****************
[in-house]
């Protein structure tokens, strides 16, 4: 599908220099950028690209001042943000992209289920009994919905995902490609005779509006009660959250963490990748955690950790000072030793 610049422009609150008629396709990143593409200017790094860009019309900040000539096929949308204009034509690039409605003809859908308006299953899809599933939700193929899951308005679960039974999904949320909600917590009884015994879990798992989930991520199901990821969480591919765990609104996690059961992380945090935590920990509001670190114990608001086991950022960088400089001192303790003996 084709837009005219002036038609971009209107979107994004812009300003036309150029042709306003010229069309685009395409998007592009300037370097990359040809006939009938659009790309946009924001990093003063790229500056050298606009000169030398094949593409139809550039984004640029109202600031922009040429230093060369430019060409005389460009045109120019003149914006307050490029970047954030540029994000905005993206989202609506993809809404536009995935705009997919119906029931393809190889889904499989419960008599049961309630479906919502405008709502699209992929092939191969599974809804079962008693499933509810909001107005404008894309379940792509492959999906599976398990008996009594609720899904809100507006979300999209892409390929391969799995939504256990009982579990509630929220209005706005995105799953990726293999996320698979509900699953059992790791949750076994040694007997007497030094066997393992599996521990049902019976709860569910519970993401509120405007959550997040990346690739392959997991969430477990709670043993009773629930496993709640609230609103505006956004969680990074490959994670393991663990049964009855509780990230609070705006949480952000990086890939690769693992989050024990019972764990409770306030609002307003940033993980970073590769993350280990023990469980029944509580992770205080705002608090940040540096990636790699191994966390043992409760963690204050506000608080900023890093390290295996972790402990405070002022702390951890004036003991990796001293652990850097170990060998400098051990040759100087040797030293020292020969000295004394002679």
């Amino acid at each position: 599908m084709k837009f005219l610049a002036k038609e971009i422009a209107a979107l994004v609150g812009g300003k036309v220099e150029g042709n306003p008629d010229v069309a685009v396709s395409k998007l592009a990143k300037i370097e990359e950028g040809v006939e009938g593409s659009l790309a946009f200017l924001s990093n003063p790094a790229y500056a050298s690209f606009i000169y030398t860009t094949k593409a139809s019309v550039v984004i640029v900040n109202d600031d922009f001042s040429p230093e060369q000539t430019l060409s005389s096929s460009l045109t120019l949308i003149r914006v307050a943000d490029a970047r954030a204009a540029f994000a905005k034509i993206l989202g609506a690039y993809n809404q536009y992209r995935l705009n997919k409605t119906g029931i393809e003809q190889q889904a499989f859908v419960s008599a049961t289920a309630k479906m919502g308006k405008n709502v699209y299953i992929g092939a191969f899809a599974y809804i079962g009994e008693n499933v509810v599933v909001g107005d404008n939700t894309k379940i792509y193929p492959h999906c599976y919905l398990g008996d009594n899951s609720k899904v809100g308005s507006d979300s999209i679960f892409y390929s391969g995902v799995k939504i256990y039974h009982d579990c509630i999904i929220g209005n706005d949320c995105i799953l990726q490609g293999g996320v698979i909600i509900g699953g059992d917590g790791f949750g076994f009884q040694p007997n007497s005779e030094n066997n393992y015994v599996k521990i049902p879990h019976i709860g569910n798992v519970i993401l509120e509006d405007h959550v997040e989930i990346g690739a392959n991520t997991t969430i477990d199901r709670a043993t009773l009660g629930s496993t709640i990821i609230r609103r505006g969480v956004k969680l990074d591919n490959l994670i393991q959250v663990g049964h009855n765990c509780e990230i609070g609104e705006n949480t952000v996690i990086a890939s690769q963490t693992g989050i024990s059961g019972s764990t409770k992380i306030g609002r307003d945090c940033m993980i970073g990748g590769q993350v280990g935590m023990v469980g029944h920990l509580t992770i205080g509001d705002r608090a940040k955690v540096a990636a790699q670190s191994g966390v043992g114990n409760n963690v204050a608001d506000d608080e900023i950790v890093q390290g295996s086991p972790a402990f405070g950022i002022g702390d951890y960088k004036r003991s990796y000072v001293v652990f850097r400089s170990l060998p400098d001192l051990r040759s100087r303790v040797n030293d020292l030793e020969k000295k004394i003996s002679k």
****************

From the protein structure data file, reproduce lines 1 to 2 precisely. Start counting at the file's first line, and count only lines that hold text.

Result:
[in-house]
């Protein structure tokens, strides 16, 4: 599908220099950028690209001042943000992209289920009994919905995902490609005779509006009660959250963490990748955690950790000072030793 610049422009609150008629396709990143593409200017790094860009019309900040000539096929949308204009034509690039409605003809859908308006299953899809599933939700193929899951308005679960039974999904949320909600917590009884015994879990798992989930991520199901990821969480591919765990609104996690059961992380945090935590920990509001670190114990608001086991950022960088400089001192303790003996 084709837009005219002036038609971009209107979107994004812009300003036309150029042709306003010229069309685009395409998007592009300037370097990359040809006939009938659009790309946009924001990093003063790229500056050298606009000169030398094949593409139809550039984004640029109202600031922009040429230093060369430019060409005389460009045109120019003149914006307050490029970047954030540029994000905005993206989202609506993809809404536009995935705009997919119906029931393809190889889904499989419960008599049961309630479906919502405008709502699209992929092939191969599974809804079962008693499933509810909001107005404008894309379940792509492959999906599976398990008996009594609720899904809100507006979300999209892409390929391969799995939504256990009982579990509630929220209005706005995105799953990726293999996320698979509900699953059992790791949750076994040694007997007497030094066997393992599996521990049902019976709860569910519970993401509120405007959550997040990346690739392959997991969430477990709670043993009773629930496993709640609230609103505006956004969680990074490959994670393991663990049964009855509780990230609070705006949480952000990086890939690769693992989050024990019972764990409770306030609002307003940033993980970073590769993350280990023990469980029944509580992770205080705002608090940040540096990636790699191994966390043992409760963690204050506000608080900023890093390290295996972790402990405070002022702390951890004036003991990796001293652990850097170990060998400098051990040759100087040797030293020292020969000295004394002679």